I'm given a self-signed client certificate kit that is to be used to access a server via HTTPS. The kit consists of the following PEM files:

  1. client.crt (client certificate)
  2. client.key (client private key)
  3. ca.crt (CA certificate)

One way to solve the task is to generate a Java keystore:

  1. Use openssl to convert client certificate and key to PKCS12 keystore
  2. Use keytool to import CA certificate to the store

... and then use code like the following to build SSLSocketFactory instance:

InputStream stream = new ByteArrayInputStream(pksData);         
KeyStore keyStore = KeyStore.getInstance("PKCS12");
keyStore.load(stream, password);

KeyManagerFactory kmf = KeyManagerFactory.getInstance(
kmf.init(keyStore, password.toCharArray());
KeyManager[] keyManagers = kmf.getKeyManagers();

TrustManagerFactory tmfactory = TrustManagerFactory.getInstance(
TrustManager[] trustManagers = tmfactory.getTrustManagers();

SSLContext sslContext = SSLContext.getInstance("TLS");
sslContext.init(keyManagers, trustManagers, null);
sslSocketFactory = sslContext.getSocketFactory();

... which is later used to init http library.

So we obtain a KeyStore, then init KeyManagers and TrustManagers with its help and finally we build SSLSocketFactory instance with them.

The question is: is there a way to avoid that keystore file creation and somehow build SSLSocketFactory starting with PublicKey and Certificate instance (which, for example, can be obtained from PEM files using bouncycastle's PemReader)?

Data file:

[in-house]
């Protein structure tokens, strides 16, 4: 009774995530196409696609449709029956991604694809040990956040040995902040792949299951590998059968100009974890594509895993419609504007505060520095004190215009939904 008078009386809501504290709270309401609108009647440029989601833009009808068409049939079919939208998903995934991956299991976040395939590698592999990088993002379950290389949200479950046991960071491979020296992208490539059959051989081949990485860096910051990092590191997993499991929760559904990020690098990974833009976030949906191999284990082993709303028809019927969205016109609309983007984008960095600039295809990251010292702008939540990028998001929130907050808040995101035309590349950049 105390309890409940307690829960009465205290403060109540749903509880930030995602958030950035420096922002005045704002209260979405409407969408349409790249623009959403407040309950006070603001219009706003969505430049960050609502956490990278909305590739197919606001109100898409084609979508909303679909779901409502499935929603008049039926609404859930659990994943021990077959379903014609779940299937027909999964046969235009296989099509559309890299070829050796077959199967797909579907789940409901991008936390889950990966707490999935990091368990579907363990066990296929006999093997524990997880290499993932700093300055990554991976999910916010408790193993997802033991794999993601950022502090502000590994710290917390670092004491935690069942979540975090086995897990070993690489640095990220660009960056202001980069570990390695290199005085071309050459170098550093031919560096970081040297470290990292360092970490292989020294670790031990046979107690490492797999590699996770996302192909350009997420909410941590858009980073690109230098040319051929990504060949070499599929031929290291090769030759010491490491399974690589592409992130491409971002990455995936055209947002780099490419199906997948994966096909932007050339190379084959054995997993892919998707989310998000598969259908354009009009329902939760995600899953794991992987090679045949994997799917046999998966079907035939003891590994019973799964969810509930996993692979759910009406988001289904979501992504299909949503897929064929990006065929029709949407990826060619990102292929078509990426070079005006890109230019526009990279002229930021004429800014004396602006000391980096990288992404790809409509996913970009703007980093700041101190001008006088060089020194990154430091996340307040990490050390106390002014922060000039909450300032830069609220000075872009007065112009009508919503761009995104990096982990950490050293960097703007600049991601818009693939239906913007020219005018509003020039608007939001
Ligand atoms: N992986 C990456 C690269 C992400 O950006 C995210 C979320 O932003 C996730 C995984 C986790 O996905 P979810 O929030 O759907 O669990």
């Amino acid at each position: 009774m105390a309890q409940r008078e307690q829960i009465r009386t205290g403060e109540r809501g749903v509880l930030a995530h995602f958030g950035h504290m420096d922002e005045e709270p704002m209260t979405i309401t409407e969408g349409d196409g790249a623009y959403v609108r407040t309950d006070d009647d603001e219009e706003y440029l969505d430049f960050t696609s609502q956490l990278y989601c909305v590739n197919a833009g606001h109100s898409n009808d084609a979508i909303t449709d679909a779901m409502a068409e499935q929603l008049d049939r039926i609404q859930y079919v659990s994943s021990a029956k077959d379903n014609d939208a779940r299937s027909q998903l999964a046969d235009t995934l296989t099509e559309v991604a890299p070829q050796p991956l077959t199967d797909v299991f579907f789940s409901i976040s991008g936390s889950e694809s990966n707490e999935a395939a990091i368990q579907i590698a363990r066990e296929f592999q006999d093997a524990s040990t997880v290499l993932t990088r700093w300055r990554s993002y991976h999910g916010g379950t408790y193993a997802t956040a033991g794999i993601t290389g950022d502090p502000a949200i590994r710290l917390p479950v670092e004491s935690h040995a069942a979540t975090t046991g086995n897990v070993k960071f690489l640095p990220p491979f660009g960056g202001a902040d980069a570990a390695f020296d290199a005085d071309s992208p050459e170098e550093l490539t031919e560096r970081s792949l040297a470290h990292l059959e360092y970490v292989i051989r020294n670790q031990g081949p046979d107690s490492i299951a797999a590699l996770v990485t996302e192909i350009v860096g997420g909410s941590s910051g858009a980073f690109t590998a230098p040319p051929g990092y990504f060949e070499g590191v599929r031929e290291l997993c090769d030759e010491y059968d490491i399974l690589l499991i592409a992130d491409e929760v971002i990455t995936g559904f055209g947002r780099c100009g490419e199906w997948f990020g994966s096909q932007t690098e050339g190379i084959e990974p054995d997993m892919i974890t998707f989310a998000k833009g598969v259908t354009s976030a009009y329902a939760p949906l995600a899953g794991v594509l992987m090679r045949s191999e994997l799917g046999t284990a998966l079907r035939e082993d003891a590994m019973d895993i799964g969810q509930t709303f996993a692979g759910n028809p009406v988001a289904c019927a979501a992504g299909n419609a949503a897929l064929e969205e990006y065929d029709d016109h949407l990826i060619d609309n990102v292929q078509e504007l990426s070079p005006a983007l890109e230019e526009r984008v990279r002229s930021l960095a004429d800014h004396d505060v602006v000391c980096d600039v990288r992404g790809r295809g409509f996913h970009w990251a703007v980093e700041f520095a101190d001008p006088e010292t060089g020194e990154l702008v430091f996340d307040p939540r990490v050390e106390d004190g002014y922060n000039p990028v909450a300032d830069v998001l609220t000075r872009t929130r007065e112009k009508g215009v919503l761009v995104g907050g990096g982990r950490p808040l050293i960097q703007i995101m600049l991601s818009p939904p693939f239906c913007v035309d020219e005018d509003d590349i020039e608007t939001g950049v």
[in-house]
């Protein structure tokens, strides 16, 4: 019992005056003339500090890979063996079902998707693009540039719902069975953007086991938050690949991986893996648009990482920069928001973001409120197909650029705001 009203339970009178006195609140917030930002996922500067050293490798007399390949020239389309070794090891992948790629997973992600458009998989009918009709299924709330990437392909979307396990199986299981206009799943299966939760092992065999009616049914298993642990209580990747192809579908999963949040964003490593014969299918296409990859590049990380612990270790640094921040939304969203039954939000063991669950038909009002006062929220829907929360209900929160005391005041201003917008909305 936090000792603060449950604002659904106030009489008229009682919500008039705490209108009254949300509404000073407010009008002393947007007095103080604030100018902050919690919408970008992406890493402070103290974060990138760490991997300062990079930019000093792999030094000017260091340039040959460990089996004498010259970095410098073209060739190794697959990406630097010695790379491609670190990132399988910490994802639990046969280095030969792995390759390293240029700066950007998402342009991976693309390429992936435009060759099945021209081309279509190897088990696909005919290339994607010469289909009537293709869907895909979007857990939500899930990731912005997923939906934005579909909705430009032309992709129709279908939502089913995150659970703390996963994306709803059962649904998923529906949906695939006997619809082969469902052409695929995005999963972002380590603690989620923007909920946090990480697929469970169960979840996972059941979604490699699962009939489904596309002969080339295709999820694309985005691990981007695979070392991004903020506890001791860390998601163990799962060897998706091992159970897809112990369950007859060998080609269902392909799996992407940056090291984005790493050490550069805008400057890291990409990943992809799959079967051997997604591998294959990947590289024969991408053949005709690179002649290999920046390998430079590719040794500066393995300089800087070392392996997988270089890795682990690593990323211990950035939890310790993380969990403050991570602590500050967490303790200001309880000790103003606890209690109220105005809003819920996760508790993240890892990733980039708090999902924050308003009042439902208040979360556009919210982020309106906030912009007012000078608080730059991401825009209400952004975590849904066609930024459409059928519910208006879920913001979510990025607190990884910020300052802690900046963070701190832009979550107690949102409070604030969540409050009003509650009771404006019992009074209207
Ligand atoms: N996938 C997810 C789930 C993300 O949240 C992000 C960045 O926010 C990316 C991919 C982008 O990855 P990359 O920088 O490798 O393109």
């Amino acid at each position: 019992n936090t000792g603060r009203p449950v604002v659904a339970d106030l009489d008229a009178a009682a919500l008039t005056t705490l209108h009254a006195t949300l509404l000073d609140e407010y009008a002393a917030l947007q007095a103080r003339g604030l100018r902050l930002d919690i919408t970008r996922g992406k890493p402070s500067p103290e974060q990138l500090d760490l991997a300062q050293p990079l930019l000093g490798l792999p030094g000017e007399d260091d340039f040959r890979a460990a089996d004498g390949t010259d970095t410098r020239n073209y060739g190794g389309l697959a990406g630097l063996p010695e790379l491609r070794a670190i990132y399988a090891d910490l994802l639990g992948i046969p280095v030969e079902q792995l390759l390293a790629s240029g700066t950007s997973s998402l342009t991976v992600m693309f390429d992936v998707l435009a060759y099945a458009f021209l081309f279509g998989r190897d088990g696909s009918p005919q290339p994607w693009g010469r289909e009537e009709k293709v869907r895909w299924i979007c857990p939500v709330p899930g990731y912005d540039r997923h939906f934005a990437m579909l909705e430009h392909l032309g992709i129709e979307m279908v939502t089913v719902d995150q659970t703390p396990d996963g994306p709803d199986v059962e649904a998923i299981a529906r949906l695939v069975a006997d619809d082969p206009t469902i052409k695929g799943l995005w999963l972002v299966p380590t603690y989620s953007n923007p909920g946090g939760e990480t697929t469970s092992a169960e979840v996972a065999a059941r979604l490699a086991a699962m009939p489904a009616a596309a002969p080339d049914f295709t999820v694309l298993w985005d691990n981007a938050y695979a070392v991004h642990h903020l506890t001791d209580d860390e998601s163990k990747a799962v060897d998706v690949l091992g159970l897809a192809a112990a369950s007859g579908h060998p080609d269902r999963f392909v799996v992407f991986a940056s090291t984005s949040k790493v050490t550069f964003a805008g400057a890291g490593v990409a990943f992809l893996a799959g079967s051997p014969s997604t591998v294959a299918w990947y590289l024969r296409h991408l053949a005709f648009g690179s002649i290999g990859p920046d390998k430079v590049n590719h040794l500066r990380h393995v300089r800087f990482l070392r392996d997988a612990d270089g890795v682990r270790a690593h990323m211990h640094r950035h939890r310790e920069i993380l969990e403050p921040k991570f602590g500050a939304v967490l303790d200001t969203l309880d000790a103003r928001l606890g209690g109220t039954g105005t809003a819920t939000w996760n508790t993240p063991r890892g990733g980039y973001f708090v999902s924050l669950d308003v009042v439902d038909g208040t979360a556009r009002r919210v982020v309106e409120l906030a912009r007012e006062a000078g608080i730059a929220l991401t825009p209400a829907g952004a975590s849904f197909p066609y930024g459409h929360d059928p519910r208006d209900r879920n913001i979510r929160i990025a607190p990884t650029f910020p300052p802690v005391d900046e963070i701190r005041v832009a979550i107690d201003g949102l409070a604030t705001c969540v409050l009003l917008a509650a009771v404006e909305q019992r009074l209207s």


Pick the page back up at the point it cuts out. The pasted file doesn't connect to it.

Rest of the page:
• No. You have to build a PKCS#12 or JKS KeyStore. But you should nit have been given a private key. You should have generated it all yourself. There is a serious security problem here. Your private key is not private, so whoever gave it to you can impersonate you in the legal sense. Don't do this. – user207421 Mar 8 '17 at 16:07
  • Yes, thank you, we know that we should generate private keys ourselves. But the institution with which we work here dictates its rules and does not listen to anyone: they just generate all the keys themselves. It's not a technical matter, though. – Roman Puchkovskiy Mar 8 '17 at 16:34

It turned out that a KeyStore instance still has to be built, but it can be done in memory (starting with PEM files as input), without using an intermediate keystore file build with keytool.

To build that in-memory KeyStore, code like the following may be used:

private static final String TEMPORARY_KEY_PASSWORD = "changeit";

private KeyStore getKeyStore() throws ConfigurationException {
    try {
        Certificate clientCertificate = loadCertificate(certificatePem);
        PrivateKey privateKey = loadPrivateKey(privateKeyPem);
        Certificate caCertificate = loadCertificate(caPem);

        KeyStore keyStore = KeyStore.getInstance("JKS");
        keyStore.load(null, null);
        keyStore.setCertificateEntry("ca-cert", caCertificate);
        keyStore.setCertificateEntry("client-cert", clientCertificate);
        keyStore.setKeyEntry("client-key", privateKey, TEMPORARY_KEY_PASSWORD.toCharArray(), new Certificate[]{clientCertificate});
        return keyStore;
    } catch (GeneralSecurityException | IOException e) {